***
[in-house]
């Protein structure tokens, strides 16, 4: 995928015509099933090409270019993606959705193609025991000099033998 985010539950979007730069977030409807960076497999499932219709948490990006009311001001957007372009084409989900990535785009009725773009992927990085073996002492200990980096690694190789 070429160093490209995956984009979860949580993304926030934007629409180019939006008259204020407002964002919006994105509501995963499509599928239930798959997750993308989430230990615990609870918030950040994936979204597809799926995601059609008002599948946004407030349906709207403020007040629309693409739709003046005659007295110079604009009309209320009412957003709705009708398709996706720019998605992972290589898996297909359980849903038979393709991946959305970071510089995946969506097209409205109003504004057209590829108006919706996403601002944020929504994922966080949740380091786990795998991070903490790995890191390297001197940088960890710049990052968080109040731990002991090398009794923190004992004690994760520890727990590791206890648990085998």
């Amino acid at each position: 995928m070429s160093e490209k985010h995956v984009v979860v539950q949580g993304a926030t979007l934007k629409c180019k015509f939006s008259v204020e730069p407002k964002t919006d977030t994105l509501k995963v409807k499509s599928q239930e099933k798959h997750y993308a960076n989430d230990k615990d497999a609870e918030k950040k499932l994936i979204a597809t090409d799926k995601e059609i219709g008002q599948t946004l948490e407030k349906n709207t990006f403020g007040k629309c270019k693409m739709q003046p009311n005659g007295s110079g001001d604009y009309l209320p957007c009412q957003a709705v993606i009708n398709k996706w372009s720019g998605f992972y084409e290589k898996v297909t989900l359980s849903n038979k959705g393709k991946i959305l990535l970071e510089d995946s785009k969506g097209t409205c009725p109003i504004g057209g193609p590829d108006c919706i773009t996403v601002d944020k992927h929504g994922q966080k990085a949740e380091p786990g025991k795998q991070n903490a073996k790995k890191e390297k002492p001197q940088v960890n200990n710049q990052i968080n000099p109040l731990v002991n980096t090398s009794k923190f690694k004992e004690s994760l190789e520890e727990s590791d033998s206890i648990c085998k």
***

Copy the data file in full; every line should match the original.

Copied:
[in-house]
């Protein structure tokens, strides 16, 4: 995928015509099933090409270019993606959705193609025991000099033998 985010539950979007730069977030409807960076497999499932219709948490990006009311001001957007372009084409989900990535785009009725773009992927990085073996002492200990980096690694190789 070429160093490209995956984009979860949580993304926030934007629409180019939006008259204020407002964002919006994105509501995963499509599928239930798959997750993308989430230990615990609870918030950040994936979204597809799926995601059609008002599948946004407030349906709207403020007040629309693409739709003046005659007295110079604009009309209320009412957003709705009708398709996706720019998605992972290589898996297909359980849903038979393709991946959305970071510089995946969506097209409205109003504004057209590829108006919706996403601002944020929504994922966080949740380091786990795998991070903490790995890191390297001197940088960890710049990052968080109040731990002991090398009794923190004992004690994760520890727990590791206890648990085998």
């Amino acid at each position: 995928m070429s160093e490209k985010h995956v984009v979860v539950q949580g993304a926030t979007l934007k629409c180019k015509f939006s008259v204020e730069p407002k964002t919006d977030t994105l509501k995963v409807k499509s599928q239930e099933k798959h997750y993308a960076n989430d230990k615990d497999a609870e918030k950040k499932l994936i979204a597809t090409d799926k995601e059609i219709g008002q599948t946004l948490e407030k349906n709207t990006f403020g007040k629309c270019k693409m739709q003046p009311n005659g007295s110079g001001d604009y009309l209320p957007c009412q957003a709705v993606i009708n398709k996706w372009s720019g998605f992972y084409e290589k898996v297909t989900l359980s849903n038979k959705g393709k991946i959305l990535l970071e510089d995946s785009k969506g097209t409205c009725p109003i504004g057209g193609p590829d108006c919706i773009t996403v601002d944020k992927h929504g994922q966080k990085a949740e380091p786990g025991k795998q991070n903490a073996k790995k890191e390297k002492p001197q940088v960890n200990n710049q990052i968080n000099p109040l731990v002991n980096t090398s009794k923190f690694k004992e004690s994760l190789e520890e727990s590791d033998s206890i648990c085998k």